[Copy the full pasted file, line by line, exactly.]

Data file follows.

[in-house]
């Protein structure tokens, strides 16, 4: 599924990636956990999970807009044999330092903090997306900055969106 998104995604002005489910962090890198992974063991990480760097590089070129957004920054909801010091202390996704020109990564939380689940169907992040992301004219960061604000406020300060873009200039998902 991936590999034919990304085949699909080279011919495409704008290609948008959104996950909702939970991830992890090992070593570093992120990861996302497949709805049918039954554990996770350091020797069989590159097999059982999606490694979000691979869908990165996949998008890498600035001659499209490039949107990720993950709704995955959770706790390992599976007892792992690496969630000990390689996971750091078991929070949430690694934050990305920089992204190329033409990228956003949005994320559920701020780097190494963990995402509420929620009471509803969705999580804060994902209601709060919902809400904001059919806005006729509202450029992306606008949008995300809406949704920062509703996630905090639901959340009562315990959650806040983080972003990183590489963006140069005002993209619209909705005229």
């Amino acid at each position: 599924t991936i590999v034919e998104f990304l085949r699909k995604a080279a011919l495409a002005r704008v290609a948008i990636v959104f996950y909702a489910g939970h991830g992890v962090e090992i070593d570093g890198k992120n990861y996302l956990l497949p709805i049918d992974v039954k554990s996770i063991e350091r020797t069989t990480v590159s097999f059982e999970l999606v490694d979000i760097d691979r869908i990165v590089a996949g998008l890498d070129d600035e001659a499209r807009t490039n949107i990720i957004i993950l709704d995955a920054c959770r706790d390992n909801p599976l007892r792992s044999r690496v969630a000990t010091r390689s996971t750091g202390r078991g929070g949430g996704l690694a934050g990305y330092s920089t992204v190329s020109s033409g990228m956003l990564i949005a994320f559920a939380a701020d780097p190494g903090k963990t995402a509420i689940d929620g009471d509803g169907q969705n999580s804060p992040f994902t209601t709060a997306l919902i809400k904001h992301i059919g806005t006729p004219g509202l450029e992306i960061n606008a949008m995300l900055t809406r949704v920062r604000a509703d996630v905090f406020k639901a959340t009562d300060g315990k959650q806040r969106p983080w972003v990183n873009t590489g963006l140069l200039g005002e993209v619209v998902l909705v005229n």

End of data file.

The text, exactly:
[in-house]
């Protein structure tokens, strides 16, 4: 599924990636956990999970807009044999330092903090997306900055969106 998104995604002005489910962090890198992974063991990480760097590089070129957004920054909801010091202390996704020109990564939380689940169907992040992301004219960061604000406020300060873009200039998902 991936590999034919990304085949699909080279011919495409704008290609948008959104996950909702939970991830992890090992070593570093992120990861996302497949709805049918039954554990996770350091020797069989590159097999059982999606490694979000691979869908990165996949998008890498600035001659499209490039949107990720993950709704995955959770706790390992599976007892792992690496969630000990390689996971750091078991929070949430690694934050990305920089992204190329033409990228956003949005994320559920701020780097190494963990995402509420929620009471509803969705999580804060994902209601709060919902809400904001059919806005006729509202450029992306606008949008995300809406949704920062509703996630905090639901959340009562315990959650806040983080972003990183590489963006140069005002993209619209909705005229």
């Amino acid at each position: 599924t991936i590999v034919e998104f990304l085949r699909k995604a080279a011919l495409a002005r704008v290609a948008i990636v959104f996950y909702a489910g939970h991830g992890v962090e090992i070593d570093g890198k992120n990861y996302l956990l497949p709805i049918d992974v039954k554990s996770i063991e350091r020797t069989t990480v590159s097999f059982e999970l999606v490694d979000i760097d691979r869908i990165v590089a996949g998008l890498d070129d600035e001659a499209r807009t490039n949107i990720i957004i993950l709704d995955a920054c959770r706790d390992n909801p599976l007892r792992s044999r690496v969630a000990t010091r390689s996971t750091g202390r078991g929070g949430g996704l690694a934050g990305y330092s920089t992204v190329s020109s033409g990228m956003l990564i949005a994320f559920a939380a701020d780097p190494g903090k963990t995402a509420i689940d929620g009471d509803g169907q969705n999580s804060p992040f994902t209601t709060a997306l919902i809400k904001h992301i059919g806005t006729p004219g509202l450029e992306i960061n606008a949008m995300l900055t809406r949704v920062r604000a509703d996630v905090f406020k639901a959340t009562d300060g315990k959650q806040r969106p983080w972003v990183n873009t590489g963006l140069l200039g005002e993209v619209v998902l909705v005229n």